I liked the attention I got for resembling Spears. But I hated her. I hated her for singing that song, for making that video, for taking those pictures. I was also envious of her. And attracted to her. Even as I hated her. I hated her for drawing so much attention with that disgusting video and all those Lolita-esque images and for so many of the songs and videos and images that followed. “I’m a Slave 4 U”? First she put out that disgusting pigtail-braid video and now she wanted to be someone’s slave? What in the actual fuck?

And yet she was a virgin. This made me hate her even more. She got to play the Lolita, make a fortune off of it even, but she got to escape the sexual abuse and shame and humiliation that came along with it.


It’s been over twenty years. Like the rest of the world, I’ve watched the details of Britney Spears’ forced conservatorship unfold on various news and social media outlets. I’ve watched her Instagram videos where she spins in circles in cute peasant blouses, her trademark black eyeliner smudged in a way that makes me worry for her. She still talks in the baby voice sometimes.

I heard her testify in court. She spoke for herself — in defense of herself. I heard the shake in her voice, but I also heard the strength. Gone was the nasally baby voice. In its place was a full-voiced alto. “Ma’am,” she said to Judge Brenda Penny. “I’m not here to be anyone’s slave.”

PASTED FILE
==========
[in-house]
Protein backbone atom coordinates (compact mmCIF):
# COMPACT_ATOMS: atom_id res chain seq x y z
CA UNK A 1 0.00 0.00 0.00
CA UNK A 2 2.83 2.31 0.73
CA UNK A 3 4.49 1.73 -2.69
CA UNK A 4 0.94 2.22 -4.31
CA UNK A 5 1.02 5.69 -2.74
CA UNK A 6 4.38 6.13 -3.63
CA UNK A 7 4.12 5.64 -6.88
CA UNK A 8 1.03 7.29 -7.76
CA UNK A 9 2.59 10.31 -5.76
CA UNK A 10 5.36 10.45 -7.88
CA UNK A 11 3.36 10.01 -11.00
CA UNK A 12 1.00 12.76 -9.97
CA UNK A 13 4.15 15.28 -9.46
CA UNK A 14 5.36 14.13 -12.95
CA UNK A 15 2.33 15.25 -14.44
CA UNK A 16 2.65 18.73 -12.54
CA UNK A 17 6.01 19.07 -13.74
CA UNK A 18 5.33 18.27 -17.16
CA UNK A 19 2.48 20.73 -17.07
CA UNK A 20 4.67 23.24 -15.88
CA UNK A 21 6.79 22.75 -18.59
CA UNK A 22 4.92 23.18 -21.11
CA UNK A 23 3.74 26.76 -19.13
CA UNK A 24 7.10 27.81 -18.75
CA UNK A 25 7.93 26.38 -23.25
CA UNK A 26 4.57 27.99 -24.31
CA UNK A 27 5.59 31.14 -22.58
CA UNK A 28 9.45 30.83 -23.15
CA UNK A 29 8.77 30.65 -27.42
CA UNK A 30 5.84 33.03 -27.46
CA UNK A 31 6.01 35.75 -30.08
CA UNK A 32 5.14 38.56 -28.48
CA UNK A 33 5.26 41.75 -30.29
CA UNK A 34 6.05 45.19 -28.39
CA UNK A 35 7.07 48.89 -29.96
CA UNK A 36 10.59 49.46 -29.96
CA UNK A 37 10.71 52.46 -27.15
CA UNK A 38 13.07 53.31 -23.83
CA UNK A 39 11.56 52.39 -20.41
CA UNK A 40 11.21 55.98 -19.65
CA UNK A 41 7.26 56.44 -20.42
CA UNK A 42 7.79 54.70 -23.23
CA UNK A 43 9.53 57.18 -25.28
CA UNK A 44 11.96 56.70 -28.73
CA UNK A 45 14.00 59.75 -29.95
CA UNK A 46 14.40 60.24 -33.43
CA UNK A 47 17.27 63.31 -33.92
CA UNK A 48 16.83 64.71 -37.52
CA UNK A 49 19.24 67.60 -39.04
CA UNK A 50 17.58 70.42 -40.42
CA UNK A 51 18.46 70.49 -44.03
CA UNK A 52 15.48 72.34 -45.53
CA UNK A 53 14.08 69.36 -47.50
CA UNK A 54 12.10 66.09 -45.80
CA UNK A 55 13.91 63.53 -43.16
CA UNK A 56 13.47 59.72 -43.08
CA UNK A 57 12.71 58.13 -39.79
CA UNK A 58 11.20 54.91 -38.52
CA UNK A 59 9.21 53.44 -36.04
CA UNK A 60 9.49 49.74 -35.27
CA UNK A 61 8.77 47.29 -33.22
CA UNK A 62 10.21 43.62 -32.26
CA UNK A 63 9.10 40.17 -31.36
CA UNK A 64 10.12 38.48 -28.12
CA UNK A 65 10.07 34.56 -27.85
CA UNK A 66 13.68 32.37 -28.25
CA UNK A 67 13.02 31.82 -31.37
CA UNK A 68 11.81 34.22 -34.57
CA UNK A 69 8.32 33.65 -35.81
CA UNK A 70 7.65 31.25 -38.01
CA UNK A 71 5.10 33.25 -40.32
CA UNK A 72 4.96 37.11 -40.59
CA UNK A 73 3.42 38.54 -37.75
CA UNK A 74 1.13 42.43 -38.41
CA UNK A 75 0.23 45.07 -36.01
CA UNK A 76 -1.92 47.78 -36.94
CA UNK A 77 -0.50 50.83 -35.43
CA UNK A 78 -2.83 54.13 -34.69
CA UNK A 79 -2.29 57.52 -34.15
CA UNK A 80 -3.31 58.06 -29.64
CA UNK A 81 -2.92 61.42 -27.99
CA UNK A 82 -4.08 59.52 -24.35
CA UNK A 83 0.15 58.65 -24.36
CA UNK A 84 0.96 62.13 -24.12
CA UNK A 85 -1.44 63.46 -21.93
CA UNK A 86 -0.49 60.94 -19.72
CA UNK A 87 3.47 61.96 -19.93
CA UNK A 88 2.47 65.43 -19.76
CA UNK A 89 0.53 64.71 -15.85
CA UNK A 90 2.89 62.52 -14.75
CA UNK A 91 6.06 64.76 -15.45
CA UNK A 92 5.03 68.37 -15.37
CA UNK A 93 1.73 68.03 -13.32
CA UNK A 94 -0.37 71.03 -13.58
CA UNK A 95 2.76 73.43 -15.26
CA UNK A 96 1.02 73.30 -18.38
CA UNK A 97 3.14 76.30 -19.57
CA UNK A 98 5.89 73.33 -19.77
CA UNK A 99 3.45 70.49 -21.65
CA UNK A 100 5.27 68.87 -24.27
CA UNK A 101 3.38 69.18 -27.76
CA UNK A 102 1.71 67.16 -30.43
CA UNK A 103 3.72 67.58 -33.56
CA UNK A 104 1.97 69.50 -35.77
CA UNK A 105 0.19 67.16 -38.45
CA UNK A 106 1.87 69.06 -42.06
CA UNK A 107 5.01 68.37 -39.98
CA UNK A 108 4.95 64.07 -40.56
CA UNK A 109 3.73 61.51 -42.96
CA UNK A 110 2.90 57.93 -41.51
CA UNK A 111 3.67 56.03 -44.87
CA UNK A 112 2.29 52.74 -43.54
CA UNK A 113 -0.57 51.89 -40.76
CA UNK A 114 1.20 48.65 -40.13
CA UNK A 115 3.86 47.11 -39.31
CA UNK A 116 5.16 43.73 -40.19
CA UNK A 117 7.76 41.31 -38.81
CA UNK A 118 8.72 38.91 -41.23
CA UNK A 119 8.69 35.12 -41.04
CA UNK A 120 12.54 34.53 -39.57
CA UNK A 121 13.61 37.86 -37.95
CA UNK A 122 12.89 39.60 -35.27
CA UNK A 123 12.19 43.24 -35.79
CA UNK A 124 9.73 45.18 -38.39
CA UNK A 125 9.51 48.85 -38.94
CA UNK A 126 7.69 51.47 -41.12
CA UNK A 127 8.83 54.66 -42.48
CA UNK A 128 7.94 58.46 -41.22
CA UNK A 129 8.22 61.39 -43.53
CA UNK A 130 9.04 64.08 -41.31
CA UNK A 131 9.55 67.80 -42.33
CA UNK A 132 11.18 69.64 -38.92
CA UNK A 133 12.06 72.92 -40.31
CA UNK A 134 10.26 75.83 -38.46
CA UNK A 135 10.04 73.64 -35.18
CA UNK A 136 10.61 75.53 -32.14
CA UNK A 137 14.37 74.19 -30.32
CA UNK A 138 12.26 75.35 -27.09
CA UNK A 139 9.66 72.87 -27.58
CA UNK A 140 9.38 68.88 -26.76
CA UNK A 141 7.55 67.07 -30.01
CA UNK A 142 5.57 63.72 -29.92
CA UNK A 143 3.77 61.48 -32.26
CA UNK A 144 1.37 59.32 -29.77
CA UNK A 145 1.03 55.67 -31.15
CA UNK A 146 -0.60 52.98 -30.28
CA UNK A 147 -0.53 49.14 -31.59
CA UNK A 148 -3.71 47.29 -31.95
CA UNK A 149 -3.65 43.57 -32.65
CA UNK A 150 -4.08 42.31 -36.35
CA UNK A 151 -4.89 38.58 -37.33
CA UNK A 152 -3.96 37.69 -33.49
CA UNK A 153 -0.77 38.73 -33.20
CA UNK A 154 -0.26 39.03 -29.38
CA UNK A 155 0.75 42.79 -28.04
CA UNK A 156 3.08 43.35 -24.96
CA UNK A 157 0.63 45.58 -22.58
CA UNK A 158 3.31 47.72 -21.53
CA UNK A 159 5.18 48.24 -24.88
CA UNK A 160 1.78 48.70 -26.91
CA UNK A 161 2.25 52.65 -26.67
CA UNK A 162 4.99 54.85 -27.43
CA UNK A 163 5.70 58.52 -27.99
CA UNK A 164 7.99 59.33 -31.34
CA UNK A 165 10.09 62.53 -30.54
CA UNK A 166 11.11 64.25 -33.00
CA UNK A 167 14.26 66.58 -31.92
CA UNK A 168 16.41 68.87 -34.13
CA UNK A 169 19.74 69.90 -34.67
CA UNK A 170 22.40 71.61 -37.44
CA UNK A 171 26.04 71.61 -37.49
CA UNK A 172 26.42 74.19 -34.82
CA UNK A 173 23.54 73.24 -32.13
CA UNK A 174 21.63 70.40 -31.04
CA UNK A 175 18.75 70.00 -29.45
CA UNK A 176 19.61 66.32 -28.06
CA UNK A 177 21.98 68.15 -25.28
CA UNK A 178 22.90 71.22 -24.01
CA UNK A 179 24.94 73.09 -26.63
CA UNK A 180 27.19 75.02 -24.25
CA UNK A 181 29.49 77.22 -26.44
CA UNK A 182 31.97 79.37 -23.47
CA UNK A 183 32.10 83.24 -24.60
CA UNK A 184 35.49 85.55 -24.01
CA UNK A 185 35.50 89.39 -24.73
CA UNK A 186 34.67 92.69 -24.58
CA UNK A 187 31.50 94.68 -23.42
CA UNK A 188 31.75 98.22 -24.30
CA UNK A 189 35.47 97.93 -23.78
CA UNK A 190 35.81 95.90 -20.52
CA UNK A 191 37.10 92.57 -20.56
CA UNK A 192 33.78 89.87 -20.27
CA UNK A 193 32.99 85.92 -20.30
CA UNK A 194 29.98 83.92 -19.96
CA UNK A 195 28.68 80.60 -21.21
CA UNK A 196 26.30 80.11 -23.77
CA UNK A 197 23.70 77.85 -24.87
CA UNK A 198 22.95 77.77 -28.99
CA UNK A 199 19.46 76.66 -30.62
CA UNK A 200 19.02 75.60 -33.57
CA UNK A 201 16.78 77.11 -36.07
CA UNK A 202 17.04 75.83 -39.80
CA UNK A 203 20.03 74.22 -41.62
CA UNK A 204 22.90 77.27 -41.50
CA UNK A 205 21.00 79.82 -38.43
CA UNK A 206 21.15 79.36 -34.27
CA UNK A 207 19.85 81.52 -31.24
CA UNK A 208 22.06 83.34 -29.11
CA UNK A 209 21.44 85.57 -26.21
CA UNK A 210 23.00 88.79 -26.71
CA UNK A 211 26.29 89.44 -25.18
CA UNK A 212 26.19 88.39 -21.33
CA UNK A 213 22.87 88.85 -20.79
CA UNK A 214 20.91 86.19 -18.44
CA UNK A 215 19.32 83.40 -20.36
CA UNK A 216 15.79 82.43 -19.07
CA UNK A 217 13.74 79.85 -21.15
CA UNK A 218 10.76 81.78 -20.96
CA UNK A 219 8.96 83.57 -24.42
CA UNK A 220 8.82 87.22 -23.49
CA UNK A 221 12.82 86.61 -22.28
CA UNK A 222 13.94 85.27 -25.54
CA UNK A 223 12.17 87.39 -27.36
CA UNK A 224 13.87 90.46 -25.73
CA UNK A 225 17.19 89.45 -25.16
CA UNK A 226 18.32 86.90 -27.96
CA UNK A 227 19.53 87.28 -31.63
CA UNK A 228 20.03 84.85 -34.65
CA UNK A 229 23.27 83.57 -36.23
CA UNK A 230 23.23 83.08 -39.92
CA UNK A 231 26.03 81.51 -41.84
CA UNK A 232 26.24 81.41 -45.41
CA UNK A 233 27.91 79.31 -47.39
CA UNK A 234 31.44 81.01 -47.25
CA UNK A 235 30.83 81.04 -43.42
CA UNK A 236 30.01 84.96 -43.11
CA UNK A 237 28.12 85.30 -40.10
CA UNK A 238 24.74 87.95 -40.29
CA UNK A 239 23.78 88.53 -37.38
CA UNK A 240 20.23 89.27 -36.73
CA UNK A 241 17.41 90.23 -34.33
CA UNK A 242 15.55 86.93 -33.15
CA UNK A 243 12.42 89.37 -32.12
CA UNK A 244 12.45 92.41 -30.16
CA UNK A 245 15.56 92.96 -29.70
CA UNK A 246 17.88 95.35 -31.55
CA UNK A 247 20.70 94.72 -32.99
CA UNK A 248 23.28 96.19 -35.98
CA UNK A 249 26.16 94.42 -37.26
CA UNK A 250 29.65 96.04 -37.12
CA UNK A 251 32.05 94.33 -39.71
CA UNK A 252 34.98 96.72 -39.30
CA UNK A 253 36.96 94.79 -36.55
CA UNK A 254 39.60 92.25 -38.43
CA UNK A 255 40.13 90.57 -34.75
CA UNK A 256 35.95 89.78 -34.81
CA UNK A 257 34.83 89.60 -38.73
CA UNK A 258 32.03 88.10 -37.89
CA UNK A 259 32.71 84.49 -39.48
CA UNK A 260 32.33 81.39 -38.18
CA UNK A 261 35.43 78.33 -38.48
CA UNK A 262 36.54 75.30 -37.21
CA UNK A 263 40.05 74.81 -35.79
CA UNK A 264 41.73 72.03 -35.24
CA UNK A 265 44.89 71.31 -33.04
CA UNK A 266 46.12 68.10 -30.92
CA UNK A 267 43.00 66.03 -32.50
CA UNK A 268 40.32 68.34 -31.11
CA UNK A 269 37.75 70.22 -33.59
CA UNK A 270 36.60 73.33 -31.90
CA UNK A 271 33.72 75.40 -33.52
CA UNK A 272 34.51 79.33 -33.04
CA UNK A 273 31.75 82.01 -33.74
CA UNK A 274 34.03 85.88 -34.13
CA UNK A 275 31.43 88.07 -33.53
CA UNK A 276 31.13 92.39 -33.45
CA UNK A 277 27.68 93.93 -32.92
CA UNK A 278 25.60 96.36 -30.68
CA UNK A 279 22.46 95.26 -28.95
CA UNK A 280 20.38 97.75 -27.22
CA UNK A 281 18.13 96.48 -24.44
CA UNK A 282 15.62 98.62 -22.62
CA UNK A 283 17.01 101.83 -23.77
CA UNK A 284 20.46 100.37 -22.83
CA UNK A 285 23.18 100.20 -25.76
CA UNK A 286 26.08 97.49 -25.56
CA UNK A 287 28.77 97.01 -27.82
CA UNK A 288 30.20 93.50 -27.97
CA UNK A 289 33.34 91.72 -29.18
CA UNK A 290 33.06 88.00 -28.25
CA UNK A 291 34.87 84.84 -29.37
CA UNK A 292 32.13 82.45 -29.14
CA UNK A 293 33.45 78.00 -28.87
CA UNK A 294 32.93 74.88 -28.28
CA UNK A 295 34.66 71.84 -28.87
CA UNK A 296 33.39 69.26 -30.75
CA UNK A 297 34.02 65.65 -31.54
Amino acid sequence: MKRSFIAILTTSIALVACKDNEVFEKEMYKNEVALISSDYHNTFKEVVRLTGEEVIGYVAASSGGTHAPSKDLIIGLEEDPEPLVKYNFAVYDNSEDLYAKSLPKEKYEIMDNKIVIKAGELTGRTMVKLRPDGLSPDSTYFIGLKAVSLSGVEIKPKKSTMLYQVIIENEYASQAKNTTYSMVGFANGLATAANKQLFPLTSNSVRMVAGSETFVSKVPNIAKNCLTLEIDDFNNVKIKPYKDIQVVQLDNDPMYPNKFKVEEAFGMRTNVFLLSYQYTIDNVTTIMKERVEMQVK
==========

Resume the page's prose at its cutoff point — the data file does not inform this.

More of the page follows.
Britney spoke of how she had been forced to submit to her father’s whims for 13 years, and how her family did nothing to stand up for her. She relayed how at a time when she was supposedly too mentally ill to care for herself, she was working full-time. “I shouldn’t be in a conservatorship if I can work and provide money and work for myself and pay other people,” she told the judge. She talked about the IUD she was forced to keep inside her, preventing her from having more children, something she said she wants.

Weeks later, I watched her adorably freak out on Instagram over buying her first iPad.


At 41, it still enrages me to watch the “…Baby One More Time” video, but for totally different reasons. Now I see a young girl who was treated like no more than a commodity and who had very little say in the trajectory of her life. When you read interviews from the people who made decisions about Britney’s career at that time, it’s obvious that to them, she was just one big flashing dollar sign.

Entertainment weekly reported in 2018 that NaNa Hedin, a singer who did backup vocals for the “…Baby One More Time” track said of the making of the song, “The magic is the attitude. Deep underneath the pop sound it has a sexy rock rebel attitude, from a young schoolgirl and her voice.”

Sexy rock rebel — from a young schoolgirl.

They knew what they were doing. They all knew. They all understood that they were presenting a virginal high schooler who had very grownup desires but was also alluring the viewer with pre-adolescent innocence. Pigtail braids. Little pink bows. Knee-high socks. A fucking little girl’s bicycle. At the time of the Rolling Stone cover with the Teletubby, the world was literally counting down the days to Britney’s 18th birthday so they could finally sexually objectify her without feeling like pedophiles.

Over twenty years after her rise to fame, all I want to do is give Britney Spears a hug. I want to drop-kick her father and everyone who exploited her without considering the damage they were causing her. The executives, the producers, the photographers, the media. All of them. Fuck every last one of them. I want to tell her I am so, so sorry. I didn’t understand. I had not yet processed my own trauma, and so much of my perception of the world, and of Britney, was informed by that trauma. I couldn’t grasp that she was just as much a victim as I was. More of a victim, because at least I got to escape and heal. Britney Spears is still trapped. She deserves to be set free.